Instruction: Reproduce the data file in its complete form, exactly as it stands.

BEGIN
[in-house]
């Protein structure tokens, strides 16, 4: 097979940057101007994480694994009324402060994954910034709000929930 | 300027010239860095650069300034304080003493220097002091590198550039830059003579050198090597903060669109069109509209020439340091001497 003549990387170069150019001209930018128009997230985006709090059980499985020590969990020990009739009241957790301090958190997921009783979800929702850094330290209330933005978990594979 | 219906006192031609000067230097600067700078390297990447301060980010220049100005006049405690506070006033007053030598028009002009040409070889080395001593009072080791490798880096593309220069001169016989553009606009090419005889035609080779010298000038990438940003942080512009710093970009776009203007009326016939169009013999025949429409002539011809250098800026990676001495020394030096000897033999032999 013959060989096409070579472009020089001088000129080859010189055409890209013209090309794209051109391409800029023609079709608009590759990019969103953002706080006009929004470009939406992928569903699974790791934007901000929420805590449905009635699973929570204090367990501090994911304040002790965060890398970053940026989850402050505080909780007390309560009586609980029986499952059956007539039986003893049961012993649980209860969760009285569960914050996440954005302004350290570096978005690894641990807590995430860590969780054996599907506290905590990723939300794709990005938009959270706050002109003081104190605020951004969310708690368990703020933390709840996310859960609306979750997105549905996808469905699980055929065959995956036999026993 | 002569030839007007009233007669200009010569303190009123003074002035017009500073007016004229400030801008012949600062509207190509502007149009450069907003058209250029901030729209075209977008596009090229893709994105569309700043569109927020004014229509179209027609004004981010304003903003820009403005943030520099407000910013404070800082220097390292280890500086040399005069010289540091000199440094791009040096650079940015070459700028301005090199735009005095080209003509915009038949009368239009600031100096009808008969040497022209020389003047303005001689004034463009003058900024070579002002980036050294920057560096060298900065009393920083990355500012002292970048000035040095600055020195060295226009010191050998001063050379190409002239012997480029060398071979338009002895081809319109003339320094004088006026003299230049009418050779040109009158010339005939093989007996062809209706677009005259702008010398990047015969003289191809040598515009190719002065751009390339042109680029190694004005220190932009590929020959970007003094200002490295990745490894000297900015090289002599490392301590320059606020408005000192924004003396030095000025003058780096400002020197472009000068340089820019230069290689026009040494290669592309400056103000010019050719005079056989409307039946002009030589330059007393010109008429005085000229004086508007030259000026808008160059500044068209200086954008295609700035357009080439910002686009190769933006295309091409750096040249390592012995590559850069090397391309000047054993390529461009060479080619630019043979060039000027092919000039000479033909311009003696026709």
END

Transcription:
[in-house]
């Protein structure tokens, strides 16, 4: 097979940057101007994480694994009324402060994954910034709000929930 | 300027010239860095650069300034304080003493220097002091590198550039830059003579050198090597903060669109069109509209020439340091001497 003549990387170069150019001209930018128009997230985006709090059980499985020590969990020990009739009241957790301090958190997921009783979800929702850094330290209330933005978990594979 | 219906006192031609000067230097600067700078390297990447301060980010220049100005006049405690506070006033007053030598028009002009040409070889080395001593009072080791490798880096593309220069001169016989553009606009090419005889035609080779010298000038990438940003942080512009710093970009776009203007009326016939169009013999025949429409002539011809250098800026990676001495020394030096000897033999032999 013959060989096409070579472009020089001088000129080859010189055409890209013209090309794209051109391409800029023609079709608009590759990019969103953002706080006009929004470009939406992928569903699974790791934007901000929420805590449905009635699973929570204090367990501090994911304040002790965060890398970053940026989850402050505080909780007390309560009586609980029986499952059956007539039986003893049961012993649980209860969760009285569960914050996440954005302004350290570096978005690894641990807590995430860590969780054996599907506290905590990723939300794709990005938009959270706050002109003081104190605020951004969310708690368990703020933390709840996310859960609306979750997105549905996808469905699980055929065959995956036999026993 | 002569030839007007009233007669200009010569303190009123003074002035017009500073007016004229400030801008012949600062509207190509502007149009450069907003058209250029901030729209075209977008596009090229893709994105569309700043569109927020004014229509179209027609004004981010304003903003820009403005943030520099407000910013404070800082220097390292280890500086040399005069010289540091000199440094791009040096650079940015070459700028301005090199735009005095080209003509915009038949009368239009600031100096009808008969040497022209020389003047303005001689004034463009003058900024070579002002980036050294920057560096060298900065009393920083990355500012002292970048000035040095600055020195060295226009010191050998001063050379190409002239012997480029060398071979338009002895081809319109003339320094004088006026003299230049009418050779040109009158010339005939093989007996062809209706677009005259702008010398990047015969003289191809040598515009190719002065751009390339042109680029190694004005220190932009590929020959970007003094200002490295990745490894000297900015090289002599490392301590320059606020408005000192924004003396030095000025003058780096400002020197472009000068340089820019230069290689026009040494290669592309400056103000010019050719005079056989409307039946002009030589330059007393010109008429005085000229004086508007030259000026808008160059500044068209200086954008295609700035357009080439910002686009190769933006295309091409750096040249390592012995590559850069090397391309000047054993390529461009060479080619630019043979060039000027092919000039000479033909311009003696026709």